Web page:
Recently I wrote an AOL article for job seekers on the types of questions to ask during an interview and I realized that I had hardly touched on the issue of “what not to ask”. As stated in my previous article, it’s essential that you ask questions in the preliminary interview that provide the hiring manager with insight into who you are. These questions should produce a thoughtful discussion, and not simple answers. If you are deemed a qualified candidate, you’ll have an opportunity later to ask procedural or compensation-related questions.

In this follow-up article is a list of questions that I recommend you do not ask in the first interview. Consider the more appropriate questions (and comments) I’ve provided.

Article:  What Not to Ask Your Interviewer

December 21, 2010 Posted by | AOL article, Interviewing 101 | 1 Comment

Do You Really Want the Job? Hiring Managers Can Tell.

Hiring managers want to hire someone who is excited about the opportunity and truly wants to make a difference at the company. Those who are looking for “any old job” are typically weeded out during the screening process.

So how does one convey a real desire for the job? Or equally important, not that you are just “kicking the tires.” Interviewers gage your interest in several ways: Your body language, your tone, the case you present, and the questions you ask.  Read more about this in my article for AOL Jobs.

Article:  Do You Really Want the Job? Interviewers Can Tell

December 8, 2010 Posted by | AOL article, Interviewing 101 | Leave a comment

Phone Interviews Can Be Harder Than On-Site Interviews, Part 2

MP900443129[1] In my previous article on dealing with phone interview challenges, I discussed tone of voice, good listening skills, monitoring your answers, and wrapping on a high note. One of the biggest limitations of phone interviews is the lack of body language you can provide and read. Without seeing what your interviewer is doing and how they are reacting to your answers, you can be at a disadvantage.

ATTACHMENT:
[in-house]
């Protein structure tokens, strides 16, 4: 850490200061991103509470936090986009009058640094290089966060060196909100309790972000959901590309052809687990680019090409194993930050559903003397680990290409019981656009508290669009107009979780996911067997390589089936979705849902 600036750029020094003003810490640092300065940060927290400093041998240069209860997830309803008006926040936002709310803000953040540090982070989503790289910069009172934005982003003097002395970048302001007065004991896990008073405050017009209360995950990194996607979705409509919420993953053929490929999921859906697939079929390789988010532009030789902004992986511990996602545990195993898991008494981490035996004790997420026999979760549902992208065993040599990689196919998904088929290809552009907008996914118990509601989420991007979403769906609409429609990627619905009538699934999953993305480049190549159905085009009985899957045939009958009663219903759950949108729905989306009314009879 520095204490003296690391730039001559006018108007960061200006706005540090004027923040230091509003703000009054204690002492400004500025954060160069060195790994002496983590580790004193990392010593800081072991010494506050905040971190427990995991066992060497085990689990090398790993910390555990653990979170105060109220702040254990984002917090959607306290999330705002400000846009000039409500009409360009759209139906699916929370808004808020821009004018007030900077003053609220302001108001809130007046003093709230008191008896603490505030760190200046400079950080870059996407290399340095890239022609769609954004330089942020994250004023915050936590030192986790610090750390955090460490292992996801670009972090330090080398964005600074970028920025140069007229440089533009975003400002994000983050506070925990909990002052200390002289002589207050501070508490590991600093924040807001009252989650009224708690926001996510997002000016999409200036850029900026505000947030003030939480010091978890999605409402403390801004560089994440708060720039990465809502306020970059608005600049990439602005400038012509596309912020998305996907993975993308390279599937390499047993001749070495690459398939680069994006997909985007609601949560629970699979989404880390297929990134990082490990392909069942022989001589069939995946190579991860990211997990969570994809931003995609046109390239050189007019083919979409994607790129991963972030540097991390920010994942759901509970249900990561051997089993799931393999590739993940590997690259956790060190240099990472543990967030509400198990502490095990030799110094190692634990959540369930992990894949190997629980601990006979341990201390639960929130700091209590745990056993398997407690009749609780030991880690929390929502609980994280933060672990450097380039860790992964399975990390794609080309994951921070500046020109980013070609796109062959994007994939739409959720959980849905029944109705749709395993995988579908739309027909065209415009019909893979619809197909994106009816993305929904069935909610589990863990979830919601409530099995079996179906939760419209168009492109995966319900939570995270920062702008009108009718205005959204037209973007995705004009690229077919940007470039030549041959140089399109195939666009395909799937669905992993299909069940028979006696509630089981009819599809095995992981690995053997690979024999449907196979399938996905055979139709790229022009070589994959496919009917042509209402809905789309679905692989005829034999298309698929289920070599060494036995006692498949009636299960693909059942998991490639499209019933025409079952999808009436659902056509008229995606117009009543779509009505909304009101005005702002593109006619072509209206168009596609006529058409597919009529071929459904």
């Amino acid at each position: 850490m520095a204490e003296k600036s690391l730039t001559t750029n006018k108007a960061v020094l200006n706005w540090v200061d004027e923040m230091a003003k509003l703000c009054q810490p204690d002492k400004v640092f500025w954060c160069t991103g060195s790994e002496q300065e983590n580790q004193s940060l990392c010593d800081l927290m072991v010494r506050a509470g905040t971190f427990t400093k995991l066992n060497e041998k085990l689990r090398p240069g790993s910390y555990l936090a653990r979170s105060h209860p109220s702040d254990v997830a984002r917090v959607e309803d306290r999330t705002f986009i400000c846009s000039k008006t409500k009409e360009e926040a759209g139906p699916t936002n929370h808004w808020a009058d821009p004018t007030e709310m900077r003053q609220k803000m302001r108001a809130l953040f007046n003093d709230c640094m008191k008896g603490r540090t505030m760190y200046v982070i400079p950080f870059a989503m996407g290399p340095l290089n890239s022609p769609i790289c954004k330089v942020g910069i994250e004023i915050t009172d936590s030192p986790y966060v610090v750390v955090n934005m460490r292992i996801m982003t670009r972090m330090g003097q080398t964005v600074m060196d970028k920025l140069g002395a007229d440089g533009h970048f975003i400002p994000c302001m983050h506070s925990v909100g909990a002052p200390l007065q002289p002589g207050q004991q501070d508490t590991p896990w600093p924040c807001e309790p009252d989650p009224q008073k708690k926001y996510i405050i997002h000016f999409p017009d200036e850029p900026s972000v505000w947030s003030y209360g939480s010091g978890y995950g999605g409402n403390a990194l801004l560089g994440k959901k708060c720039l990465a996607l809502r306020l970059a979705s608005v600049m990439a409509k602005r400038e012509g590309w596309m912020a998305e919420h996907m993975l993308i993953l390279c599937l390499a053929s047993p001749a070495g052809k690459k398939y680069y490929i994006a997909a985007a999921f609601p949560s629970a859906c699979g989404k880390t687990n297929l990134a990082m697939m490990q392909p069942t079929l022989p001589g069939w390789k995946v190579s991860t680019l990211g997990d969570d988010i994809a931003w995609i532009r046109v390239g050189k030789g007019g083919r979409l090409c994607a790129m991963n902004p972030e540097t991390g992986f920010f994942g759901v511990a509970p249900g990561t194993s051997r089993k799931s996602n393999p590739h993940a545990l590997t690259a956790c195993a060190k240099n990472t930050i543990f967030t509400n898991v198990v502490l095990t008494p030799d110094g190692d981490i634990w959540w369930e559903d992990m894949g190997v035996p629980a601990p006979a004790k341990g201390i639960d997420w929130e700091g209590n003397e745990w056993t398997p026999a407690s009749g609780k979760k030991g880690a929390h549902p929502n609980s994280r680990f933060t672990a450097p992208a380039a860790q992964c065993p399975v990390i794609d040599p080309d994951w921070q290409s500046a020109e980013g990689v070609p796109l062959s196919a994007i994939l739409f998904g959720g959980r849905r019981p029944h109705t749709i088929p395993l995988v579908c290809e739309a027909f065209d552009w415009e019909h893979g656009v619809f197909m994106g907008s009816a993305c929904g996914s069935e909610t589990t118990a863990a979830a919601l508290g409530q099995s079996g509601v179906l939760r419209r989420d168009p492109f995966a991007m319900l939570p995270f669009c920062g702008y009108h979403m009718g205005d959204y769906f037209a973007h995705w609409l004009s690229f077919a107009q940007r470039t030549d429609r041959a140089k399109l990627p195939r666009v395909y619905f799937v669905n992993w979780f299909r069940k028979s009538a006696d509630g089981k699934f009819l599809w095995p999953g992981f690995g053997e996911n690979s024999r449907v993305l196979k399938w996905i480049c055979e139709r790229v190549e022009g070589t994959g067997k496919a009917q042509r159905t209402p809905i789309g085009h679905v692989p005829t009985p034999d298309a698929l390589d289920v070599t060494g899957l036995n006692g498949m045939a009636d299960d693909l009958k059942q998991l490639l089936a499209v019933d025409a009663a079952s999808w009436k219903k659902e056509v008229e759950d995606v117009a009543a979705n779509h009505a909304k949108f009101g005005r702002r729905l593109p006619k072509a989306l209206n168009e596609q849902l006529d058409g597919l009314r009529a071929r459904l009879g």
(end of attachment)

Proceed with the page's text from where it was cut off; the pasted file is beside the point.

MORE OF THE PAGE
However, there is a way around this. You need to make a connection to the interviewer to make the interview a more comfortable experience for both of you.  Read my latest article for AOL to learn more about this.

Article:  Overcoming the Challenges of the Phone Interview, Part 2

December 1, 2010 Posted by | AOL article, Interviewing 101 | Leave a comment

Do Your New Colleagues Make More Than You?

Salary is one of the most sensitive topics when speaking with potential employers.  Most people realize the interviewing stage is the last time you’ll probably have influence on the amount of your salary. Once hired, your salary is dictated by policy coupled with company and individual performance.

Although this is a common fact, many job seekers lose sight of this during the critical stages of landing the job. The might find out later they are paid less than colleagues in similar positions. The key to avoiding this fate is to be armed with information and be able to sell the value you bring.  More on this topic is covered in my latest article for AOL:

Article:  The Best Time to Negotiate Salary is Before You Land the Job

November 8, 2010 Posted by | AOL article, General Musings, Interviewing 101, Job Search | Leave a comment

Ten Interviewing Tips I Share With My Candidates

There are hundreds of things you can do right and wrong during job interviews.  For the most part, you should focus on simply having a good conversation about a topic you know a lot about (you and what you’ve done), and try to make a genuine connection with the interviewer.  Yes, you should prepare.  Yes, you should have good questions. And yes, there is etiquette involved.  That’s your starting point.  For in-depth advice, I offer the short interviewing guides highlighted in the right column on this blog (for the low, low price of FREE). My latest article for AOL covers small bits of advice I have shared with my candidates on the eve of their interview that are “slightly off the beaten path.”

Article:  10 Things About Interviews Job Seekers Need to Know

November 5, 2010 Posted by | AOL article, Interviewing 101 | Leave a comment

Follow

Get every new post delivered to your Inbox.